It wasn’t long ago that the GDPR swept through and changed the face of privacy laws and marketing strategies. On its heels is something else that stands to rewrite how we market, and will ensure we’re compliant or face penalties. We’re here to help you navigate these infested waters.
What is Article 13
Article 13 has received more press than Article 11, because its loudest supporters happen to be YouTube stars and influencers whose work will need to drastically change in some cases to remain compliant. Article 13 is referred to as the “meme ban” article, aimed at stopping the spread of copyrighted material across the internet without fees being paid to the creator. The reason it’s being hailed as the “meme ban” article is because, of all the digitally shared content out there, nothing overshares original material more than the meme.
This affects some YouTubers because they stream content from a game, or they use original works in their tribute material which could be songs, or artwork. It intends to ensure the futures of musicians, creators, artists and more out there whose work gets stolen constantly, leaving them unable to continue their craft because people stop being willing to pay when it’s easily free elsewhere. (article 13 explained)
What is Article 11?
Article 11 is the quieter of the two to have passed, and it’s been coined the “link tax” article. This one intends to impose a fee for the use of a link within an article which redirects someone elsewhere. It imposes a penalty nearly, for linking to more powerful content in terms of authority. It is aimed at news aggregator sites like Google’s News section, to pay a fee to the news sites it is sharing on its site, simply for hosting the article, or a portion of their article. This intends to keep the news business running as well, by imposing fees on anyone who hopes to share their content on their site – but people will go elsewhere and it’s doubtful that people will be happy to pay simply to embed a link which is helpful to the content of the story. –Time will tell.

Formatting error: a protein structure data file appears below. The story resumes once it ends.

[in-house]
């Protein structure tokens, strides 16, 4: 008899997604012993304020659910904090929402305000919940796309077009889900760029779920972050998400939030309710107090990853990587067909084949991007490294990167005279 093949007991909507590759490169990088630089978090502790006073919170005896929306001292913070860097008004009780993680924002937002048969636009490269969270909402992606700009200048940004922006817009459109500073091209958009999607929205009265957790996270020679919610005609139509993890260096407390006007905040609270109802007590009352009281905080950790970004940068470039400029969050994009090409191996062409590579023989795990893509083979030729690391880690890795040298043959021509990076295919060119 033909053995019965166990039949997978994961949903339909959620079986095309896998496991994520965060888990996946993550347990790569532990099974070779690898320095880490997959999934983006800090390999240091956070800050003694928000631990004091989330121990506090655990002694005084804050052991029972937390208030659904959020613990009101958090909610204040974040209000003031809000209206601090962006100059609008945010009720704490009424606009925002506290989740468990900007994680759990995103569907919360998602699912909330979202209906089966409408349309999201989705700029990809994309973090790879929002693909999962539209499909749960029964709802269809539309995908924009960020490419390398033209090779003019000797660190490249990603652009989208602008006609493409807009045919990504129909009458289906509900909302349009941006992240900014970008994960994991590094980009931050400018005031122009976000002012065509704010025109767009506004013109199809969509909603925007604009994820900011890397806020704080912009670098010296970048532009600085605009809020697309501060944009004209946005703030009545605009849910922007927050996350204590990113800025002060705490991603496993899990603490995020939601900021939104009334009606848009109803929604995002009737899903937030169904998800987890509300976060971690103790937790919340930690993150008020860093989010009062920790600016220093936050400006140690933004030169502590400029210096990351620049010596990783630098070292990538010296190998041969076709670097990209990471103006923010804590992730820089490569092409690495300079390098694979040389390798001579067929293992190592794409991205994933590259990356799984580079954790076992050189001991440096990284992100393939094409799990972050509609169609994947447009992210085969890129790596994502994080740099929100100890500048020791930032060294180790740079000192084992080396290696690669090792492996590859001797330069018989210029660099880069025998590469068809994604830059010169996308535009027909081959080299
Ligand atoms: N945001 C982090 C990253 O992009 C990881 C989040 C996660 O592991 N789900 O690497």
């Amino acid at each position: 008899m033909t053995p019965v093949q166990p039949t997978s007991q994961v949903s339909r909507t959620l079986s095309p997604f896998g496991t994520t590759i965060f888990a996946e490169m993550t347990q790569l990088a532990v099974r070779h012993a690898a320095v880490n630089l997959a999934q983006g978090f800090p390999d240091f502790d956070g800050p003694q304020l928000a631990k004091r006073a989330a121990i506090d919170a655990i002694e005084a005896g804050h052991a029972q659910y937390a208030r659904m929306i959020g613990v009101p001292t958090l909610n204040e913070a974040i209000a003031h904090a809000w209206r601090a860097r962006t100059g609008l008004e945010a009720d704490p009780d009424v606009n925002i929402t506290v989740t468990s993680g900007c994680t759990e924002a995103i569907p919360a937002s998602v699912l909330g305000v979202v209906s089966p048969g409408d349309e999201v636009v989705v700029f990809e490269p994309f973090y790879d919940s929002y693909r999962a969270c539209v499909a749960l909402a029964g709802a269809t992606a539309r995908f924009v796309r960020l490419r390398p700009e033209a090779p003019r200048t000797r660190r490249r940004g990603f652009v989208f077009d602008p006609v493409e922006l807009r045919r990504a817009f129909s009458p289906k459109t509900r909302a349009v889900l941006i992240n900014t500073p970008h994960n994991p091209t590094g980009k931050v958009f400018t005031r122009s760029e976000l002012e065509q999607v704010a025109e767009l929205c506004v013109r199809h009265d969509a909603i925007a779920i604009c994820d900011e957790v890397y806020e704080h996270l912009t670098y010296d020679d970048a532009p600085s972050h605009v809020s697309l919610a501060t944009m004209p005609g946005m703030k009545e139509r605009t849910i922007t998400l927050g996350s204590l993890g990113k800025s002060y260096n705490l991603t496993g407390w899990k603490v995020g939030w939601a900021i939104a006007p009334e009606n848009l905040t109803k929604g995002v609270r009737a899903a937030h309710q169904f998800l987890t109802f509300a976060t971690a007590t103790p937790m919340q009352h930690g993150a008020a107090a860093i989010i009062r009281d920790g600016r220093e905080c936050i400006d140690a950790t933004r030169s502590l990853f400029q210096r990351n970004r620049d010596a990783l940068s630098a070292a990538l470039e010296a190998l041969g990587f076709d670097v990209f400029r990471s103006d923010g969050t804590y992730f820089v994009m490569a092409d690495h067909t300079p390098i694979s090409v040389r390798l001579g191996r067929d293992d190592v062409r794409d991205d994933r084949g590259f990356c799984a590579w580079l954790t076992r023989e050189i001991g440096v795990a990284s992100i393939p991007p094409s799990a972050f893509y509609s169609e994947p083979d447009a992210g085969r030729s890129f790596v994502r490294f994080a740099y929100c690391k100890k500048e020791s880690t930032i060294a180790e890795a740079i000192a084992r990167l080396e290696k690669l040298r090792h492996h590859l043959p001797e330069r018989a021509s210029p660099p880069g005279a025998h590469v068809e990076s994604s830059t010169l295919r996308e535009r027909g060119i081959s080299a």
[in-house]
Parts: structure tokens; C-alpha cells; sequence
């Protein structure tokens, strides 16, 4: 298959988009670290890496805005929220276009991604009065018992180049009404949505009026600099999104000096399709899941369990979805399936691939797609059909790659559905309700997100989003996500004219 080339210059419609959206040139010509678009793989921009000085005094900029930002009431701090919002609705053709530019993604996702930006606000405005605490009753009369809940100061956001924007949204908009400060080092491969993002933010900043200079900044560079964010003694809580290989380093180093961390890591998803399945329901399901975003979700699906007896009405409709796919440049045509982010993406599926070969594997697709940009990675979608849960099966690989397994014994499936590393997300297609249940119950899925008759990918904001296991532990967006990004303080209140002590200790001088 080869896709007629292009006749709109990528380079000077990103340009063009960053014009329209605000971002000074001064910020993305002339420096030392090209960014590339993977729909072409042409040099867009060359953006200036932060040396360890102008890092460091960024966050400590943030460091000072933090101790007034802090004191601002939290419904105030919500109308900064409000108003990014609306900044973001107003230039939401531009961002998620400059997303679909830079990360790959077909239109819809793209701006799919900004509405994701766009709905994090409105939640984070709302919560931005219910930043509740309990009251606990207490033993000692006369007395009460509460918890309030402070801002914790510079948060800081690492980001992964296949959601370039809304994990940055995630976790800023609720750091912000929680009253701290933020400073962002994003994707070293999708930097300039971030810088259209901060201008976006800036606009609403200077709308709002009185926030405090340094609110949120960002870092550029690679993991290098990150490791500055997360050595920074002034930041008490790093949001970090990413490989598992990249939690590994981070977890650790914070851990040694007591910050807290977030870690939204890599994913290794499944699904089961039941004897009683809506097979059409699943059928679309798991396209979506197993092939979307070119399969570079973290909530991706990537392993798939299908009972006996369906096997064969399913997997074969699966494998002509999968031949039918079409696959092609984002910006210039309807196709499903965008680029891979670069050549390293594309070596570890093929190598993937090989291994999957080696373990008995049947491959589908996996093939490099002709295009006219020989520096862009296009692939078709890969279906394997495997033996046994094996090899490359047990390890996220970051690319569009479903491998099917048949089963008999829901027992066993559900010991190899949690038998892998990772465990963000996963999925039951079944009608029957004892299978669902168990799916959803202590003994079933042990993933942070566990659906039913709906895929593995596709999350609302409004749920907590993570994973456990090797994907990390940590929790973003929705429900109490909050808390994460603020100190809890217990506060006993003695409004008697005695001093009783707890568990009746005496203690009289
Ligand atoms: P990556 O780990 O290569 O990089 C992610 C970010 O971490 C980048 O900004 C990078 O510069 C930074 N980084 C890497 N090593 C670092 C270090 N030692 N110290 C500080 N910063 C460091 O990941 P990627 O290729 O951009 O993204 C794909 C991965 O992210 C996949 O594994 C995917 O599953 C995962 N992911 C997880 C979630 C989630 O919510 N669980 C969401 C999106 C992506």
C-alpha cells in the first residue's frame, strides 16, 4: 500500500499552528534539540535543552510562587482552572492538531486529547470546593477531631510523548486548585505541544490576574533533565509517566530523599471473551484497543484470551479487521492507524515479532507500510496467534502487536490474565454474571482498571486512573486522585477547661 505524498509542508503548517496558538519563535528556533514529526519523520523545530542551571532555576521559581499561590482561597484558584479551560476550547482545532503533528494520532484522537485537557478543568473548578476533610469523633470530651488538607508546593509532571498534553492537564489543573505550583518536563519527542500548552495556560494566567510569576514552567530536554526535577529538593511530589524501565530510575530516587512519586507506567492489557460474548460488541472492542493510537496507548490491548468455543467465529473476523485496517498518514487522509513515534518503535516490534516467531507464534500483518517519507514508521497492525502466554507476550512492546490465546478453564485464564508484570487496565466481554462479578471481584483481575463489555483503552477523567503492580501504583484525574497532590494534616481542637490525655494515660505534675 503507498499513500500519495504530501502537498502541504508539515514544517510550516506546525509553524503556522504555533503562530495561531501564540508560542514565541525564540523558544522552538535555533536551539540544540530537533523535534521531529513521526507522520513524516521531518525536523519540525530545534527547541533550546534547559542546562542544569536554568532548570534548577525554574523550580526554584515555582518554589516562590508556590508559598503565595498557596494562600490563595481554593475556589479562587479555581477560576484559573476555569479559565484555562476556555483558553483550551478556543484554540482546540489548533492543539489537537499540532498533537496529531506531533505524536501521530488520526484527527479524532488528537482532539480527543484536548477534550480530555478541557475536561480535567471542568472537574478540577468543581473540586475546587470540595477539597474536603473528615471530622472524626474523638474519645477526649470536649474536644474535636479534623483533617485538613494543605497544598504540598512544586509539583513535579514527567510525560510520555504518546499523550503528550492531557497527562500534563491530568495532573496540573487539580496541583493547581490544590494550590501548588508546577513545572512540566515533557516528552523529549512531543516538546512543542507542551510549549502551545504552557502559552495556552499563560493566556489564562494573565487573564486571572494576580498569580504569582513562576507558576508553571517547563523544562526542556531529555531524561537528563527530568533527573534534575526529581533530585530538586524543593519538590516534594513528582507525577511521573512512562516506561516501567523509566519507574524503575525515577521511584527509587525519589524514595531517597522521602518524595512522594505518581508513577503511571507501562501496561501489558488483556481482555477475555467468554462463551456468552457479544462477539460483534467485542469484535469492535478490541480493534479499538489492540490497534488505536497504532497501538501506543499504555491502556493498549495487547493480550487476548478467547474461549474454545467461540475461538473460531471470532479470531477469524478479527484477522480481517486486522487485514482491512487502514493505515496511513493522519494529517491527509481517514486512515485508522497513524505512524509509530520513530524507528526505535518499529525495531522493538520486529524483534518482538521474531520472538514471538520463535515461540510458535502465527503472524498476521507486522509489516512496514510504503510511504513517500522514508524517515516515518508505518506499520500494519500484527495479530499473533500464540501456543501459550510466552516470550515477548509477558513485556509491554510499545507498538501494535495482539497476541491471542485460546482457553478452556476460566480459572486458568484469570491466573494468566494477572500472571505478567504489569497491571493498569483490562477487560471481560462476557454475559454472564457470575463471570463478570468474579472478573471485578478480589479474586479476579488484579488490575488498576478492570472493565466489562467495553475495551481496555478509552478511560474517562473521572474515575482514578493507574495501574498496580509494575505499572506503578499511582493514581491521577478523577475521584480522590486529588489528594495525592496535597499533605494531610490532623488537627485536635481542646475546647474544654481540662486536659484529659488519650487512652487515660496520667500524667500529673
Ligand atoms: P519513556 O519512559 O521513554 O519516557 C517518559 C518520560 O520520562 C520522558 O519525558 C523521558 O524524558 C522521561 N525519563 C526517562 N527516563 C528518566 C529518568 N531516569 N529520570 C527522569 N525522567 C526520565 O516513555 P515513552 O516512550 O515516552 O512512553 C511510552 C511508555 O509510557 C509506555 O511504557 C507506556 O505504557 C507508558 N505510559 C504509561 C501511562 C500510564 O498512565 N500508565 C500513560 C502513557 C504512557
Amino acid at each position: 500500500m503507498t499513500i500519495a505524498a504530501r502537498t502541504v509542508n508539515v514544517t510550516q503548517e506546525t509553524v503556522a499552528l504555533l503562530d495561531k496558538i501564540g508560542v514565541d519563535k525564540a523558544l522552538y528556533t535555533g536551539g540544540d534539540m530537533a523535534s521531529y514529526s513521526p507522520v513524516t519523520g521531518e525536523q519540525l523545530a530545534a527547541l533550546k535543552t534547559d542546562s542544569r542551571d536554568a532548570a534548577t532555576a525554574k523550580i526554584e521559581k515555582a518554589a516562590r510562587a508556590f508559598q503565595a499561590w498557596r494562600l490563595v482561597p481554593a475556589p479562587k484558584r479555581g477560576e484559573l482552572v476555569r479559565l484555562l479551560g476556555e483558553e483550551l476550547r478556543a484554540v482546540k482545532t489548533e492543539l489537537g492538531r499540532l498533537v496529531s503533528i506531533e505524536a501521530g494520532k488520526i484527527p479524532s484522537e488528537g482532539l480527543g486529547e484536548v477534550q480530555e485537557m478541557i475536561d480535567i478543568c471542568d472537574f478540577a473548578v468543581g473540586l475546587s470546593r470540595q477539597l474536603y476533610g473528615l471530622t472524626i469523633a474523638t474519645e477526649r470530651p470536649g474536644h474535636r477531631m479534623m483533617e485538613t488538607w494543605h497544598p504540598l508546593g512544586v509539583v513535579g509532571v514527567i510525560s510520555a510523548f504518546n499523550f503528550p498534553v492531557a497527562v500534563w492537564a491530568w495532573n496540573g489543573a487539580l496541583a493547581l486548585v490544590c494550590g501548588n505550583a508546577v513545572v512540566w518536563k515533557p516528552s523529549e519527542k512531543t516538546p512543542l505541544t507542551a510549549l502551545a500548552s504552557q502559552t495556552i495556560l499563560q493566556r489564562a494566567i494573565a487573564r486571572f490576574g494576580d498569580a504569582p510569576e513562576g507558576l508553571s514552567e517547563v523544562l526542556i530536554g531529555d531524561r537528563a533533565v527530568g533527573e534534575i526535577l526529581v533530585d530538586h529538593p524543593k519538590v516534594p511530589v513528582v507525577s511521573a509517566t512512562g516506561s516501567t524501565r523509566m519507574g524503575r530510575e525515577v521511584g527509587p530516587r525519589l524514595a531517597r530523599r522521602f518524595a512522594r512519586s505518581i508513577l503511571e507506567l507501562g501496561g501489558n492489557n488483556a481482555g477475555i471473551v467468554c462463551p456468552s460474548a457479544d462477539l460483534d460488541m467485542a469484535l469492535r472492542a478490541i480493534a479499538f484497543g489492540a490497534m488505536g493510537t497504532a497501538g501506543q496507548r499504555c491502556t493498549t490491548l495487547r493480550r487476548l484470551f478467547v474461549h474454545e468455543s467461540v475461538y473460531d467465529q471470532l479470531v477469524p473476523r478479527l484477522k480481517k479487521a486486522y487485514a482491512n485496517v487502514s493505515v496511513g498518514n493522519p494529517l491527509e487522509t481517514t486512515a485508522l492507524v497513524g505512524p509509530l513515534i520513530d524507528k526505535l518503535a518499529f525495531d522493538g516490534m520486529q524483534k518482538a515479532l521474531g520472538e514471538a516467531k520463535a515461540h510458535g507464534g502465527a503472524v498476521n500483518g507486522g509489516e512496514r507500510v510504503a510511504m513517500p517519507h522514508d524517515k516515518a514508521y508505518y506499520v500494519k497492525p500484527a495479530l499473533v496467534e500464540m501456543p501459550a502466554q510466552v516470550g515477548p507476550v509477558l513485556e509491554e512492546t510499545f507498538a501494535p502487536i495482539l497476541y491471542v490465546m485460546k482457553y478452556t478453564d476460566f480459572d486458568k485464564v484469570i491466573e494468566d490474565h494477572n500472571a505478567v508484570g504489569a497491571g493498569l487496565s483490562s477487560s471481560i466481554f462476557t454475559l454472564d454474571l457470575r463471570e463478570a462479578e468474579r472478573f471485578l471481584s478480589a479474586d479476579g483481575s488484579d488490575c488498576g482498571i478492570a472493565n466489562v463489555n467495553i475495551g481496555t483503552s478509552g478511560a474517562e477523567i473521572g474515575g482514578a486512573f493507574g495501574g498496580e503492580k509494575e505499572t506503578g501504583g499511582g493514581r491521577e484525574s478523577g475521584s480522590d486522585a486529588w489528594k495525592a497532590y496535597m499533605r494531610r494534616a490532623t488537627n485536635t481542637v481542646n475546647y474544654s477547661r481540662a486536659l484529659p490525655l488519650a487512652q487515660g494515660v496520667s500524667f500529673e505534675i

Not that it matters, since it passed – but plenty of people truly detest this and their reasons include harming: freedom of speech, expression, education, and small businesses… (read more) but it’s certainly not limited to that. People fear that this sort of legislation passing is a sign of worse things to come. If we let this happen, what is next?
The internet is a free space where endless information exists, but access to that information has never been a free gift. Whether it is paying for the internet service provider itself, or having to subscribe to a site to view its content, there are plenty of pay-walls online. There must be the ability to make money from the site for it to continue running, which is why despite how much everyone hates banner ads, or any ads, they’re on nearly every site. While this may take away some perceived freedoms from the detractor camp, it ensures that creators and original news sites get what is fairly theirs for sharing their creations be they art or news stories.
How it Matters to Marketers
The link tax is a big problem for marketers who are looking to link authority-driven posts within their articles, and it shouldn’t matter to the original poster because your own use of their link makes theirs stronger right? …Not anymore.
If you want to share a link from one of your favorite sites, eventually they may be able to charge you for using their news within your posts. It could become quite expensive, and will definitely change how marketers need to write their material and sell to others. The upload filter in Article 13 really isn’t as terrible for marketers as the other, but it does mean that meme sharing is done. If humor is part of your marketing plan, or you’re using any imagery that is not absolutely, 100% NOTED free to use, then it’s going to hurt. Companies that produce their own original content will have the edge over those who have skated by sharing others content.
Article 11 (page 54)
Article 13 (page 56)